Summary: Details are emerging from a settled suit against pharmaceutical and health care company Novo Nordisk brought by whistleblowers claiming the company illegally funded medical experiments on injured American soldiers in Iraq. Allegedly, the company focused on soldiers "in a bid to widen the use of NovoSeven," the company's blood-clotting drug.
Key Quote: So Novo promoted NovoSeven to Army doctors through speaker fees, conference fees and research fees that functioned as kickbacks, the suit alleges.
Summary: Employees of oil companies in the North Sea are publicly told to report any misconduct or wrongdoing by management. However, these same employees are confidentially telling journalists that there is an "unwritten code" enacted by management, stating that workers are to keep quiet about accidents, so that profits remain high.
Key Quote: Publicly, workers are told to report anything that goes wrong. But the private attitude of managers was different, according to Jim, who described it as "please go ahead and report anything you see, you are welcome, we will thank you, you will not work for us again. That's how it works."
Summary: The Irish government has approved new workplace protections for whistleblowers to be included in a Criminal Justice Bill this year. The bill is expected to pass soon.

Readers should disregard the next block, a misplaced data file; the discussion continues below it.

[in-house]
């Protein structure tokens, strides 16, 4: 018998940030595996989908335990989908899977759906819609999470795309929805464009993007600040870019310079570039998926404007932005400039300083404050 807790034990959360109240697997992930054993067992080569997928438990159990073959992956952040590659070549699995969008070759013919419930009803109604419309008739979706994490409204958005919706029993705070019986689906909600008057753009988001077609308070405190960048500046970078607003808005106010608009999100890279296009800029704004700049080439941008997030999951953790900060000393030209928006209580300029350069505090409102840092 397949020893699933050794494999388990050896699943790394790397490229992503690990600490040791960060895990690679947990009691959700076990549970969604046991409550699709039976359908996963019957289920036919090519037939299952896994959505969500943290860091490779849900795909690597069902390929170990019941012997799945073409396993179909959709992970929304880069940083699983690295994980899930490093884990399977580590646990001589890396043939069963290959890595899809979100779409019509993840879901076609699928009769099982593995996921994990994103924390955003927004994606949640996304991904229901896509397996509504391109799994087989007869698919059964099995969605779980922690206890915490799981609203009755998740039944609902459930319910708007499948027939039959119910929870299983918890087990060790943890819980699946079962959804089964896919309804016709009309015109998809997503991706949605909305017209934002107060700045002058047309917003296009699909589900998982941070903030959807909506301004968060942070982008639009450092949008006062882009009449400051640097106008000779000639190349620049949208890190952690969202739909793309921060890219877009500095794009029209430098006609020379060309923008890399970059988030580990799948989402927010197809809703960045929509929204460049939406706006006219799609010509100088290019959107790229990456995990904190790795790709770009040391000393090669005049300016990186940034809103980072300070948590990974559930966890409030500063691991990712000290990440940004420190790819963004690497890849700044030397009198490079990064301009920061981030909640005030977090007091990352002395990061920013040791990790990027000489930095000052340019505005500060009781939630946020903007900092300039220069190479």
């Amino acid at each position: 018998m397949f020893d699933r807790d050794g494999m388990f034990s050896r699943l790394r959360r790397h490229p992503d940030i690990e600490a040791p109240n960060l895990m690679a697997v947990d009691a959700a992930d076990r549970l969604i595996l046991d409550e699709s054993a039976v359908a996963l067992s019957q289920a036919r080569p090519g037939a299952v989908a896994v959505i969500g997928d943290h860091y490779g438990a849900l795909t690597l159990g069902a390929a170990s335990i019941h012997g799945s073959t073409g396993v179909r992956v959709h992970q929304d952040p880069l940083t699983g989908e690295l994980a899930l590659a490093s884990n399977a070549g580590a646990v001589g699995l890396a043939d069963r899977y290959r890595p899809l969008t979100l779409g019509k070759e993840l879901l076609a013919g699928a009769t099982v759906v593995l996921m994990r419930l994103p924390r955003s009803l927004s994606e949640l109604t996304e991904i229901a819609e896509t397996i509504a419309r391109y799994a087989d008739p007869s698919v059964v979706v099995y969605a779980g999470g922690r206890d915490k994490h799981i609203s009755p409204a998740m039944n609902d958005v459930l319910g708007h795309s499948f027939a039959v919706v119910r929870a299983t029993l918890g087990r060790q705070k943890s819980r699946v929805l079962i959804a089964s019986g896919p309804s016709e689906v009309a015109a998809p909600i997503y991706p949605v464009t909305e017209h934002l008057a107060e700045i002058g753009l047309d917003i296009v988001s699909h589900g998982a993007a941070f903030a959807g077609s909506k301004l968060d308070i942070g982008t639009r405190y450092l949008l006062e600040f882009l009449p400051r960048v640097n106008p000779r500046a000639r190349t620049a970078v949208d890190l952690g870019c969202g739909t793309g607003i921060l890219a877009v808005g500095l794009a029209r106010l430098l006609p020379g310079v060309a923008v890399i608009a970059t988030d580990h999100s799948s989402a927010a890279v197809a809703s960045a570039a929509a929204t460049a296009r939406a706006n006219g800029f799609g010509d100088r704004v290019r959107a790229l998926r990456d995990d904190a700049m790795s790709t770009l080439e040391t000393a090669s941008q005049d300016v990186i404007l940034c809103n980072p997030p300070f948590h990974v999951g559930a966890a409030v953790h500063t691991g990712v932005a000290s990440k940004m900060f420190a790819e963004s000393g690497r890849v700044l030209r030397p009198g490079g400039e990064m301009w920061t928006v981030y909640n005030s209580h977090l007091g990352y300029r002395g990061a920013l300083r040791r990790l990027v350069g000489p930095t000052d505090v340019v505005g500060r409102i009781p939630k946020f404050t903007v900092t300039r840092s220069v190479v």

Summary: Amid criticism of botched operations involving Mexican drug gangs, the Bureau of Alcohol, Tobacco, and Firearms is facing major questions about its methods and leadership. However, the ATF has been officially leaderless for several years (with no one confirmed by the Senate), and Congress has long since limited the agency's powers of enforcement.
Summary: A recent appeals court ruling will allow a whistleblower case against health care company UnitedHealth Group Inc. and subsidiary Americhoice New Jersey to go forward. The suit alleges that “UHG and AmeriChoice provided kickbacks to a New Jersey medical clinic to induce the clinic to switch its patients to the healthcare provider's Medicare and Medicaid programs.”
Summary: Deanna Coleman is a whistleblower who exposed a $3.65 billion Ponzi scheme by Minnesota businessman Tom Petters in the fall of 2008. Coleman was involved in the scheme, but because of her assistance to authorities, she was sentenced to only one year in prison. She is set to be released next month.
Summary: The U.S. program that tests produce for pathogens – including the strain of E. coli that has killed dozens in Germany – and led to 19 recalls over the last two years, faces termination with the recent House budget cuts that would defund the program. The Senate is expected to draft its version of the spending bill in upcoming months.Hannah Johnson is the Communications Fellow for the Government Accountability Project, the nation's leading whistleblower advocacy organization.